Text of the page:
It’s worse than that. A generation or so ago, if people didn’t like what Christians believed, they’d say, “Well, Christians are backwards, not very scientific, and sort of laughable.” Now it’s gotten worse. Christian beliefs aren’t just laughable, but sinister. They are not just nuts, but nasty. If you have the operating principle (in your head and heart), “I must never disagree with the majority of comments on Facebook,” that’s going to be a bad way to live. It’s going to be a sure-fire recipe to not be faithful. Do you think, “I cannot go against the majority of tweets I read in any given week, the majority of my classmates and peers, or the majority of any new poll that is released”?
These women could have feared that. They could have feared for their lives and livelihood. They had a lot to lose: their jobs, families, safety, security, and heads! They could have rationalized it away: “You know, Shiphrah, we’re just doing what we are told. I don’t like it, but we’ve gotta be good subjects. We don’t want to make things worse.”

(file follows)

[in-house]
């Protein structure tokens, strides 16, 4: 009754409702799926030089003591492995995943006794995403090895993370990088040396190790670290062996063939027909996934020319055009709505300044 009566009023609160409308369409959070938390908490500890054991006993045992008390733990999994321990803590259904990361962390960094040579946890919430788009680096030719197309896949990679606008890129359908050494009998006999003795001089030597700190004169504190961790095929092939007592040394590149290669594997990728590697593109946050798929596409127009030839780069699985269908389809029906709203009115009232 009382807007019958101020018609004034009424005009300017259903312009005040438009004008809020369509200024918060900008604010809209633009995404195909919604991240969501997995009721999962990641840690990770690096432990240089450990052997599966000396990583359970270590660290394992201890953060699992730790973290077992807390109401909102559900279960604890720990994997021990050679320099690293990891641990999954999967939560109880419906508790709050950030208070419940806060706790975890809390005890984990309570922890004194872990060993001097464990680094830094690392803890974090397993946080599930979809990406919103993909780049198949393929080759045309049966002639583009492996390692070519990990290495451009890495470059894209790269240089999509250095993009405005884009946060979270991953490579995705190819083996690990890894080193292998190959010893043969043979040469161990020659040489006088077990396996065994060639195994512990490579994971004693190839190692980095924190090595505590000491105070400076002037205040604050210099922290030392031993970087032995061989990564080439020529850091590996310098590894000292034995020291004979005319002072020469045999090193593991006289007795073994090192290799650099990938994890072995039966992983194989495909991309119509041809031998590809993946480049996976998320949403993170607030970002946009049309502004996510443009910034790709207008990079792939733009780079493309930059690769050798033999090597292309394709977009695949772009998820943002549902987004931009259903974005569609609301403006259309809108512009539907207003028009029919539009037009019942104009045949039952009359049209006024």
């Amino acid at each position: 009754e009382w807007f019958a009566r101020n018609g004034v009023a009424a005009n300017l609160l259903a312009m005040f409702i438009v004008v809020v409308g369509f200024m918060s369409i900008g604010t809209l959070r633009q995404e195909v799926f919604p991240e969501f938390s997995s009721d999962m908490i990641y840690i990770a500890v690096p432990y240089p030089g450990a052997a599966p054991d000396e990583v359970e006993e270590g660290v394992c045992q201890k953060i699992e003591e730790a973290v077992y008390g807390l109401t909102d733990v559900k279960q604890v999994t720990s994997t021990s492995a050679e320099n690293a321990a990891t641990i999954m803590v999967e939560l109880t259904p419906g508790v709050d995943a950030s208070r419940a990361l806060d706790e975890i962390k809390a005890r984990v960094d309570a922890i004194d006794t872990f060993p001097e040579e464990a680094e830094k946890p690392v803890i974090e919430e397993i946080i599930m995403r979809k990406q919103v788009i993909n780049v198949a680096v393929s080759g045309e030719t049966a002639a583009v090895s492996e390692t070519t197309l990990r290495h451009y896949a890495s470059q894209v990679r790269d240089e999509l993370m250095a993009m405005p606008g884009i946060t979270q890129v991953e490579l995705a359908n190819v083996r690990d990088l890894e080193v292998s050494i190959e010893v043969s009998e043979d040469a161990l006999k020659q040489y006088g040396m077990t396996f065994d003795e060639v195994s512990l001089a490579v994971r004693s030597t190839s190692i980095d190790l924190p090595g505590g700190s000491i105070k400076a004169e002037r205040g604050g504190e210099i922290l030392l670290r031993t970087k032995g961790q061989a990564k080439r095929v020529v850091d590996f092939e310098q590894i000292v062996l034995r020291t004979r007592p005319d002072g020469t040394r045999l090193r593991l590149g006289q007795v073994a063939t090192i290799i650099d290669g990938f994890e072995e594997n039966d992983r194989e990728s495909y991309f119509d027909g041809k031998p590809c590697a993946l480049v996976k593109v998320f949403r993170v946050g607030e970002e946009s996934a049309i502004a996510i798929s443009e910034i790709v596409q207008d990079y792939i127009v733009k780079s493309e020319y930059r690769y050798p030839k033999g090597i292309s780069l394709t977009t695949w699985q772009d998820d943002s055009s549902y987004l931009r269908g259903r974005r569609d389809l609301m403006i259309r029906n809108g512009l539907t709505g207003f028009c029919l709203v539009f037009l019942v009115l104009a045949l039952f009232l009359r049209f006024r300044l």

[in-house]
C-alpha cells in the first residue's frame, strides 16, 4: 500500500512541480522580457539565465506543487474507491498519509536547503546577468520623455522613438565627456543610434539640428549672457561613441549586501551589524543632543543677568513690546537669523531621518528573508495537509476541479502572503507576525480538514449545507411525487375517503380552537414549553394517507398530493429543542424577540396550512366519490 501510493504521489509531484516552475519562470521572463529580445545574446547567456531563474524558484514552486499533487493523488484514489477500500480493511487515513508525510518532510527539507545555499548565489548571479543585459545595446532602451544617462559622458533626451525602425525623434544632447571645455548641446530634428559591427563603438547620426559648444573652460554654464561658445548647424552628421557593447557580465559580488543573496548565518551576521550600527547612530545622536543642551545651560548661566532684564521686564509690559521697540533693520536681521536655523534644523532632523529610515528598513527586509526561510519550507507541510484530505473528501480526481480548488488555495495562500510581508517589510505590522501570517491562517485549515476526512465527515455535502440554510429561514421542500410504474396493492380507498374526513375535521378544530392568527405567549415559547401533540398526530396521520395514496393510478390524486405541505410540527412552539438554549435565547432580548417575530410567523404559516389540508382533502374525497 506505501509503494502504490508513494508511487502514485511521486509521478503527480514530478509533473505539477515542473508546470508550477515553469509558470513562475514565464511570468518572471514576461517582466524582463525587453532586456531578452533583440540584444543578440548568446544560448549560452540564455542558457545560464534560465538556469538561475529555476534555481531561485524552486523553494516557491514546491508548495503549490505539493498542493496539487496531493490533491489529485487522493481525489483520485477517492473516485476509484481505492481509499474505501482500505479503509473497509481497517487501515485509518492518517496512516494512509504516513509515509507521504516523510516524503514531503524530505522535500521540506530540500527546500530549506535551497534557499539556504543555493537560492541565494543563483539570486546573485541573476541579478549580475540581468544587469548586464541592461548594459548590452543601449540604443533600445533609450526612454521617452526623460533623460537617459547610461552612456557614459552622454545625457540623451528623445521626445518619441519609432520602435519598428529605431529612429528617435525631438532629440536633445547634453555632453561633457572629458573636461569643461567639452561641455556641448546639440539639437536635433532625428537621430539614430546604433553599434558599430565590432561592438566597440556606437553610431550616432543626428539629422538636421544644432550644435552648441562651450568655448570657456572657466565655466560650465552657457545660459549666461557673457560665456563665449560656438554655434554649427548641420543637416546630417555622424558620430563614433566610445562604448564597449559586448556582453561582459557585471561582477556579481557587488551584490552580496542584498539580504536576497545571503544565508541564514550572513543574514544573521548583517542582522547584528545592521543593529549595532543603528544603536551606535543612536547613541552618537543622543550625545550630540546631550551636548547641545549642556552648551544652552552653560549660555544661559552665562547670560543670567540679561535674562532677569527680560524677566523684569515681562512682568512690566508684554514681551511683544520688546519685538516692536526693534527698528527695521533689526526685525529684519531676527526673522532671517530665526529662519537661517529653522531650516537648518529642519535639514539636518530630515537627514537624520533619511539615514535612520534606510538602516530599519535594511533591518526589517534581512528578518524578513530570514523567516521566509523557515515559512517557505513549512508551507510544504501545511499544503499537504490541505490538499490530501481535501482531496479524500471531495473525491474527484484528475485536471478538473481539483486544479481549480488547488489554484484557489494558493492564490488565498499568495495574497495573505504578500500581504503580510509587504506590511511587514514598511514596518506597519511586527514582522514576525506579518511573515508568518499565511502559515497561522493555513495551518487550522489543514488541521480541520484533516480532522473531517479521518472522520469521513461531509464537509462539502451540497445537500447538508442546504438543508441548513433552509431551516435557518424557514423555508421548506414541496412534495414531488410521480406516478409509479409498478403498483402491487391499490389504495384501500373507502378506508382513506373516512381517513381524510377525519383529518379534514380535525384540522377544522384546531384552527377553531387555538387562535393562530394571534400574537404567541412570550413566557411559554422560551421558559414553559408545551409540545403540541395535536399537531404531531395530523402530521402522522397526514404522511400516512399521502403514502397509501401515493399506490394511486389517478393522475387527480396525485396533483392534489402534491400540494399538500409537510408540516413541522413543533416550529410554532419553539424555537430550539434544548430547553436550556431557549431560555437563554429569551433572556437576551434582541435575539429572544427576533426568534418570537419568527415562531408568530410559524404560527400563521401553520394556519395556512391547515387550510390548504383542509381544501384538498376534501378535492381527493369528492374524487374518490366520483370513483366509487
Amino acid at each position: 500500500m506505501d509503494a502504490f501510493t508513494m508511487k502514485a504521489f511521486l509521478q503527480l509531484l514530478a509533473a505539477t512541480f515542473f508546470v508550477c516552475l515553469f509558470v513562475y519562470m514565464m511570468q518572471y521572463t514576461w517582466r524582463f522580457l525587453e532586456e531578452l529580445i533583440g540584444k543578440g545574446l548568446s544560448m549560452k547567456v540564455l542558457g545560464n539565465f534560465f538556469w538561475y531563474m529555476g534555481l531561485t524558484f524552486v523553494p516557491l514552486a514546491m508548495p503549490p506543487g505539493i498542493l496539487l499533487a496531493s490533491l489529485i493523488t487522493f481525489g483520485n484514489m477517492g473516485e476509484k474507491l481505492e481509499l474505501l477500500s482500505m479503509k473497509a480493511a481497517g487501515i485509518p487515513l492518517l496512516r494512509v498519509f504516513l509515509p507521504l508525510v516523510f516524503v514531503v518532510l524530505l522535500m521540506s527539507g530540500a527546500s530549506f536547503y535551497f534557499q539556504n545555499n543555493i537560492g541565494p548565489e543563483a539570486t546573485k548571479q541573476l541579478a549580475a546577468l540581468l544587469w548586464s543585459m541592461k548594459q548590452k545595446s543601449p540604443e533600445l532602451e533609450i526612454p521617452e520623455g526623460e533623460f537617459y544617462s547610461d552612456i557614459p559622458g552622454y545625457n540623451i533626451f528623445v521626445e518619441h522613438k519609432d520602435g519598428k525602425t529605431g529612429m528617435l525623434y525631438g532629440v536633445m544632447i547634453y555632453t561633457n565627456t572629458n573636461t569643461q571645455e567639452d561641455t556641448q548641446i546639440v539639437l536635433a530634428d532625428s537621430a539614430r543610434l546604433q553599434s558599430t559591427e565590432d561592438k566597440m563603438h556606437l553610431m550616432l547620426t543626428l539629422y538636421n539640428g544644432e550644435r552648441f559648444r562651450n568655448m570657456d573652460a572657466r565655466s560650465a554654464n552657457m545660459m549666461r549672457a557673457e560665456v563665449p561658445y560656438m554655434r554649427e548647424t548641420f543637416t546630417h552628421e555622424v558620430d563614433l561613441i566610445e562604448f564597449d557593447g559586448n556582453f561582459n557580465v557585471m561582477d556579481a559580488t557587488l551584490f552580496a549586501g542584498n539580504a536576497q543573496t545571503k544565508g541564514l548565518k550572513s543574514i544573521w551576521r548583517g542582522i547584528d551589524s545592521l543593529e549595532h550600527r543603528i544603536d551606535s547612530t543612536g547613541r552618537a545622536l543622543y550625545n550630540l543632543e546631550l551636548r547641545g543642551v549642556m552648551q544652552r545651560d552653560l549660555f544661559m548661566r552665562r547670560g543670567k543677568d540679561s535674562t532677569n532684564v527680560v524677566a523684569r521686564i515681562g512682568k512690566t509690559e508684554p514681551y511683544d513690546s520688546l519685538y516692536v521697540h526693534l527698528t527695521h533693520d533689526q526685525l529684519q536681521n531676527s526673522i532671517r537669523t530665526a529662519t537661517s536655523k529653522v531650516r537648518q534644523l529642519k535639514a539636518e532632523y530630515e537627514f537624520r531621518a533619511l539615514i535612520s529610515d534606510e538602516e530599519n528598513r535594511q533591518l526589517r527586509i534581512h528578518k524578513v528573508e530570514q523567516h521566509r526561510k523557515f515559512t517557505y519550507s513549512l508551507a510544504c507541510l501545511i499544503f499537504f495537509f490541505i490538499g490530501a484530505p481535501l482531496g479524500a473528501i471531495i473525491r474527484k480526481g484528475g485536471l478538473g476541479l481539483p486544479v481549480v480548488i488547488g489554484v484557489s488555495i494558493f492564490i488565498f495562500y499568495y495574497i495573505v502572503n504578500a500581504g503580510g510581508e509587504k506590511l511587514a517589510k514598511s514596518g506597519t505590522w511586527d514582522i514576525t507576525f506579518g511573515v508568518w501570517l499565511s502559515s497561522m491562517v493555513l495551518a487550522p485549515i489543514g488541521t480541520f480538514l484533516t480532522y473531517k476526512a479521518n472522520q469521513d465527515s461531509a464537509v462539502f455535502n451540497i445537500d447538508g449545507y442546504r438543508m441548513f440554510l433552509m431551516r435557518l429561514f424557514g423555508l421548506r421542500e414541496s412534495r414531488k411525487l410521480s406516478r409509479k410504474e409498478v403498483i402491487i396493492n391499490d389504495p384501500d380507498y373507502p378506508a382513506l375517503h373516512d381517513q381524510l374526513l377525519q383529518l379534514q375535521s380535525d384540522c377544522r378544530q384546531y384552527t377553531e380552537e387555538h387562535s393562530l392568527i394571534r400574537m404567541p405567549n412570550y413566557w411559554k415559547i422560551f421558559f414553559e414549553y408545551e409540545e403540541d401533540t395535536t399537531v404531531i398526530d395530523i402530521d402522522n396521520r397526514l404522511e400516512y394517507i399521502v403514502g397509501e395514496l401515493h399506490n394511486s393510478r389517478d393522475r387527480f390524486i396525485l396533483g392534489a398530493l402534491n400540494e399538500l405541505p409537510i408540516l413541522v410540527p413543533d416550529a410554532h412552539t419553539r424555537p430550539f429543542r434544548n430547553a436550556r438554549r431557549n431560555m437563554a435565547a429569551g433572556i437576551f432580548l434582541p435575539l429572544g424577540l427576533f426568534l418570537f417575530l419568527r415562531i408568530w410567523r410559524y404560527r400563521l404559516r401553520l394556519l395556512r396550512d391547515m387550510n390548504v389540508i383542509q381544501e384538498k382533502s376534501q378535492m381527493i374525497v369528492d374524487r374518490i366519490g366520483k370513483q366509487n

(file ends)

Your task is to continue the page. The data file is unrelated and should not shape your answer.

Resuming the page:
They could have thought, “Well, there is a greater good. Maybe if we just kill a few kids, others will live. Maybe Pharaoh can look and see that the population is decreasing a little bit, and he’ll be nicer to us. Maybe we won’t have such harsh taskmasters. Maybe he’ll relent on this population control. You know, Shiphrah, we really have an opportunity here to make things better for our people if we could just kill a few kids.”
Maybe they were tempted to rationalize: “Look: they’re just babies, not real people. They’re not worth that much.” In the ancient world, it was uniquely the Jewish people who prohibited abortion and infanticide, Infanticide was not finally outlawed until Christianity took a privileged place in the Roman Empire 1,500-2,000 years later. Christians and those in the Judeo-Christian tradition have always opposed killing children, whether outside or inside the womb. The 1st century constitution of the church said, “You shall not abort a child or commit infanticide.”
In Jesus, we see a scandalous love for children. When others wanted to push them away, he said, “No, bring them to me.” He also said, “The measure of you love for me is the measure of your love for these children,” and he took the children into his arms, as if to say, “Honor these little ones and you honor me. Send them away because they are weak, socially insignificant, and bothersome, and you have demonstrated that you do not understand the values of the kingdom.”